Promoting wellness key to developing Asia’s post-COVID-19 recovery

by Theleaders-Online | September 15, 2020 6:26 am

KUALA LUMPUR: Policies that promote and facilitate health and overall wellness are vital for Asia and the Pacific’s recovery from the COVID-19 pandemic, the Asian Development Bank (ADB) said today.

On top of the obvious health risks, the COVID-19 pandemic has increased inactivity, stress, and anxiety as lockdowns and layoffs heighten isolation, uncertainty, and economic hardships. 

“Wellness involves the pursuit of activities that lead to holistic health, happiness, and well-being,” said ADB chief economist Yasuyuki Sawada in relation to the Asian Development Outlook 2020 Update’s theme chapter, “Wellness in Worrying Times”, which examines wellness’s role to rebuild the human mind and body, and contribute to the economy.

 “The pandemic has had a significant negative impact on physical and mental health, and governments should incorporate wellness-promoting policies into their recovery plans to promote economic growth that will benefit both individuals and society,” he said in a statement.

The report identifies a set of wellness measures across a range of policy domains including a healthy built environment, public infrastructure for physical recreation, healthy diet and nutrition, and a safe and healthy work environment.

It explores how measures in these areas can contribute towards the region’s recovery from the pandemic and emphasises the importance of a lifespan approach to wellness to safeguard long-term mental and physical health.

ADB said governments in the region can support public infrastructure that promotes wellness including walkways, bicycle lanes, parks, recreation centres, and free sporting facilities.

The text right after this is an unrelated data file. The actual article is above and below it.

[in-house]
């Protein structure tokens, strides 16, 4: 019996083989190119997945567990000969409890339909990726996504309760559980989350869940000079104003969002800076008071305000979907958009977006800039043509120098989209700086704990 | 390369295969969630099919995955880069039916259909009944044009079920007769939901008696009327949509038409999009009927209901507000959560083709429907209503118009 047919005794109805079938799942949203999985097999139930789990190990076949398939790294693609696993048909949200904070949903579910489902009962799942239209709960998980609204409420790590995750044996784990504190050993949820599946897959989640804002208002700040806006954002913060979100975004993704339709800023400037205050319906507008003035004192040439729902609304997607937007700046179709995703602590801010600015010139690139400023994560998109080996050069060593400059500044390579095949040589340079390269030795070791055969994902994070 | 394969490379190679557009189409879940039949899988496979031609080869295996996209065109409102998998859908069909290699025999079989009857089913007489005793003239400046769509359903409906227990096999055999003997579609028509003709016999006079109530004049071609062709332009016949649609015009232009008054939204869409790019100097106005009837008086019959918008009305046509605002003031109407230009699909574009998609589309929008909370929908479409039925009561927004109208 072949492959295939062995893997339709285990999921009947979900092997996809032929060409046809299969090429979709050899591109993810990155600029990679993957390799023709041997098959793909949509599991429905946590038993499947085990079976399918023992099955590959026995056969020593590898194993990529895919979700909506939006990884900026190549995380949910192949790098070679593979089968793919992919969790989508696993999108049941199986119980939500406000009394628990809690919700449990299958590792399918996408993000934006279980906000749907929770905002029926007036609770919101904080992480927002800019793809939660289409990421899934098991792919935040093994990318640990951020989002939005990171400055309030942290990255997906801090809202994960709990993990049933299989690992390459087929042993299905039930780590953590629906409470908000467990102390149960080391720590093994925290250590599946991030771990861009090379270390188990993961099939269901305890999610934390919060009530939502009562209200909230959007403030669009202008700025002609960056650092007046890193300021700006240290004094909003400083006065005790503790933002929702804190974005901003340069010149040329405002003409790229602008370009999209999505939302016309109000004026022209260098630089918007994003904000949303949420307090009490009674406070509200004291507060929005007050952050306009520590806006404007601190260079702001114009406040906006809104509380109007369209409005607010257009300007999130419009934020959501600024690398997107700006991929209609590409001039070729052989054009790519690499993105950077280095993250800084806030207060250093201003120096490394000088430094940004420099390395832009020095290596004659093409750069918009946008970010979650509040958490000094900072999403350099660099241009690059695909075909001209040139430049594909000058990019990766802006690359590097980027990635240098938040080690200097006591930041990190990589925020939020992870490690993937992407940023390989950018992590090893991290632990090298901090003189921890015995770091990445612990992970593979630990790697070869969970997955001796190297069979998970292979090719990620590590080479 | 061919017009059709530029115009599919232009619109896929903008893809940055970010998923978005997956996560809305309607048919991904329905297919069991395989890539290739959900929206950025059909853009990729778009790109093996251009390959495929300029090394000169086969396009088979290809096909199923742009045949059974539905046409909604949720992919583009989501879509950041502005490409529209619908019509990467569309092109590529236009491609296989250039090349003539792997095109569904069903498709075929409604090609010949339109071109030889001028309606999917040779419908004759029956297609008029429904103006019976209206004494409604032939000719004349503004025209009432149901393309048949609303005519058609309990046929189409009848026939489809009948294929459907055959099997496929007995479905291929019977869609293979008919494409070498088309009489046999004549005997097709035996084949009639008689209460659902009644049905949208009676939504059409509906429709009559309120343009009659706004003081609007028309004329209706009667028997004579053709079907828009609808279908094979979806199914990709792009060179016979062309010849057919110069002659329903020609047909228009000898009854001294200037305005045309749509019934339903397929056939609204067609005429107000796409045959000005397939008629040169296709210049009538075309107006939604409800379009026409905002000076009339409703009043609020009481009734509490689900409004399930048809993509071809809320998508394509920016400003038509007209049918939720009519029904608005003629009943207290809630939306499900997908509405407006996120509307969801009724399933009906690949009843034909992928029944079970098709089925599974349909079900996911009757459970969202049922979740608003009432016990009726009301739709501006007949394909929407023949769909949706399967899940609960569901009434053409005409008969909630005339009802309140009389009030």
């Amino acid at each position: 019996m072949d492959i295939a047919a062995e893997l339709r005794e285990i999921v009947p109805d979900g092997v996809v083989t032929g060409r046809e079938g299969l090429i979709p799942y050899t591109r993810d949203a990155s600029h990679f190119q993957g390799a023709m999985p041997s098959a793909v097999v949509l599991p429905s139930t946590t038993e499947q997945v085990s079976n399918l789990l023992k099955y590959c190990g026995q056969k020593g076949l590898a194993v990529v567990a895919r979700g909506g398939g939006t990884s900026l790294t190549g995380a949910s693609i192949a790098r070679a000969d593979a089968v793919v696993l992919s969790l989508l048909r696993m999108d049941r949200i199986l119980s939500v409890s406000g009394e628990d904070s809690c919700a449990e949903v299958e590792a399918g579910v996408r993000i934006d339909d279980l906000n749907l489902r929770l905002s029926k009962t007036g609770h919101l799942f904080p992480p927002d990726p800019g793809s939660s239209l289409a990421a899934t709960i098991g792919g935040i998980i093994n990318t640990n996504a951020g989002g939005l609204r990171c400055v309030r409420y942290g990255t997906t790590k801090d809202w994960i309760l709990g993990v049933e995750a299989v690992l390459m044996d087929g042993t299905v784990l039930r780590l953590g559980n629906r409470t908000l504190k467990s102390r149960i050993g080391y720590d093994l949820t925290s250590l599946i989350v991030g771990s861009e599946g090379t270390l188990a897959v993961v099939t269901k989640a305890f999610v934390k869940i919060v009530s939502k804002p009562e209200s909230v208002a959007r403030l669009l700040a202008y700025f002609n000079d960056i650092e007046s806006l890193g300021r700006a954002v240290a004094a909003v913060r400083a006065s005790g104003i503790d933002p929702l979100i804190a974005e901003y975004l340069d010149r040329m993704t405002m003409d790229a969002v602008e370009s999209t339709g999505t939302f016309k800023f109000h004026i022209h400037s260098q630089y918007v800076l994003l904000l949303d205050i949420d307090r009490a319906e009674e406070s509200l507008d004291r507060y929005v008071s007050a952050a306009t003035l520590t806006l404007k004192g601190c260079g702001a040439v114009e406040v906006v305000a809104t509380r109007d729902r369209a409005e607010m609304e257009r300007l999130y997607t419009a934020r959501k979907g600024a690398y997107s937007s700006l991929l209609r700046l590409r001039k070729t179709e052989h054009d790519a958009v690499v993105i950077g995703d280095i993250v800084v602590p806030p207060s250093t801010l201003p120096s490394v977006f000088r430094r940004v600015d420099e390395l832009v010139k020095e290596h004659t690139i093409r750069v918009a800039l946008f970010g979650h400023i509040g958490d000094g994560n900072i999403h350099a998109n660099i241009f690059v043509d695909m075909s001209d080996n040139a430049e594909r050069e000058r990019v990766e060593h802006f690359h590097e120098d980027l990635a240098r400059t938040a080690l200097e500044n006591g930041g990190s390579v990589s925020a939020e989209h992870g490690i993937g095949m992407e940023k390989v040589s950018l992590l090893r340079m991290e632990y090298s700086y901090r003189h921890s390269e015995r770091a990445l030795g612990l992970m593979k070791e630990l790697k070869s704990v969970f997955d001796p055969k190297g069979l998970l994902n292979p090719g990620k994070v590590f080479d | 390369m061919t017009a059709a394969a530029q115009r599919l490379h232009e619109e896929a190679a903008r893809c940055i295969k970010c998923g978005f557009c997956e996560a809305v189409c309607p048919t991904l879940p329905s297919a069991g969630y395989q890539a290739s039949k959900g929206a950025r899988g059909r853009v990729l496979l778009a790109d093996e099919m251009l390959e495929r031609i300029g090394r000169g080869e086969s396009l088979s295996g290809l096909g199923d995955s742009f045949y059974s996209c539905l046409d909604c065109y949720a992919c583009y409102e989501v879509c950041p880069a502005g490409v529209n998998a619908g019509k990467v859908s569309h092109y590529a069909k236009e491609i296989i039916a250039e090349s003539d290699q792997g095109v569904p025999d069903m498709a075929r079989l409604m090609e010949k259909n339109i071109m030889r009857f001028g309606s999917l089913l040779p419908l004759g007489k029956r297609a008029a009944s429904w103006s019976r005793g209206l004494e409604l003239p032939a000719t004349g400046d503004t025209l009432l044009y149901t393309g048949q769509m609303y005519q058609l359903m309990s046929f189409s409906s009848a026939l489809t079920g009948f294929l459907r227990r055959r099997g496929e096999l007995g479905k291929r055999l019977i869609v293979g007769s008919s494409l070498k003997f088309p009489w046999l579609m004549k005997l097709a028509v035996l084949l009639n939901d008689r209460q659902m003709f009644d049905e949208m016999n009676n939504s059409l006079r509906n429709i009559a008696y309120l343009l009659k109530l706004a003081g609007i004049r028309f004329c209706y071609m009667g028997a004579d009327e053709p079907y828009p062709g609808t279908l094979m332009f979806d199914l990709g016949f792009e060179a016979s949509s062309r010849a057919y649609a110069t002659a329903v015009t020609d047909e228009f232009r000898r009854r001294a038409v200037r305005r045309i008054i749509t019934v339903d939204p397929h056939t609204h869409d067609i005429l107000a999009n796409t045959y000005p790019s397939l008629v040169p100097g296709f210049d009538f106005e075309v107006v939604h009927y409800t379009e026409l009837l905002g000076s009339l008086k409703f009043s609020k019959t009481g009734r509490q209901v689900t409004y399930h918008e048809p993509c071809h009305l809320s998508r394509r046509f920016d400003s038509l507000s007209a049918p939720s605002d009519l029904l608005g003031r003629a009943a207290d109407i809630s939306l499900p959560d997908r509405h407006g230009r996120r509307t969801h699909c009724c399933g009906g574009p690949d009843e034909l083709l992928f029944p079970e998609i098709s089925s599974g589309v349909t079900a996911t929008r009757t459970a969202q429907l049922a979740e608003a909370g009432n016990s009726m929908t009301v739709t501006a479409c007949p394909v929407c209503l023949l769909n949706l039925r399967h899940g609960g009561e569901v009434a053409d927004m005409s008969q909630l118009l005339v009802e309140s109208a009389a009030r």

This will increase the number of people who participate in recreational physical activities on a regular basis — currently at 33.2 per cent — making them healthier. 

It said public infrastructure and programmes for wellness are especially important for poorer Asians, who usually lack access to private wellness facilities such as fitness centres.

The bank said governments should also encourage healthy eating by improving consumer information and awareness of nutrition and diet. For instance, some governments in the region are already imposing higher taxes on sugary drinks and tobacco products, combined with regulations on nutritional information disclosure for food and beverage products and public awareness campaigns. 

“This is important given that annual direct medical costs due to obesity are estimated at 0.8 per cent of the region’s gross domestic product (GDP). Pursuing universal health coverage can amplify the benefits of wellness for all Asians,” it said.

Lastly, ADB said, governments in Asia and the Pacific should strive to ensure a safe and healthy physical work environment for workers, especially in a post-COVID-19 scenario. In 2018, an estimated 2.3 million people died from work-related accidents and diseases worldwide, with the region accounting for over two-thirds of the total.

The report notes that workers’ happiness can improve by 0.15 units (on a scale of 1 to 10) if per capita workplace wellness spending doubles from the $11 (RM45.60) global average to $22 (RM91.18) — which could lead to increased productivity and output.

ADB points out that wellness is a big part of the global and regional economy, highlighting its potential role in post-COVID-19 recovery efforts. Wellness-related industries account for about 5 per cent of global GDP or US$4.5 trillion (RM18.16 trillion) in 2018, and about 11 per cent of developing Asia’s GDP in 2017 — and this is growing by about 10 per cent annually.

Wellness tourism, for instance, employed 3.74 million people in India, 1.78 million in China and 530,000 in Thailand in 2017.

— BERNAMA

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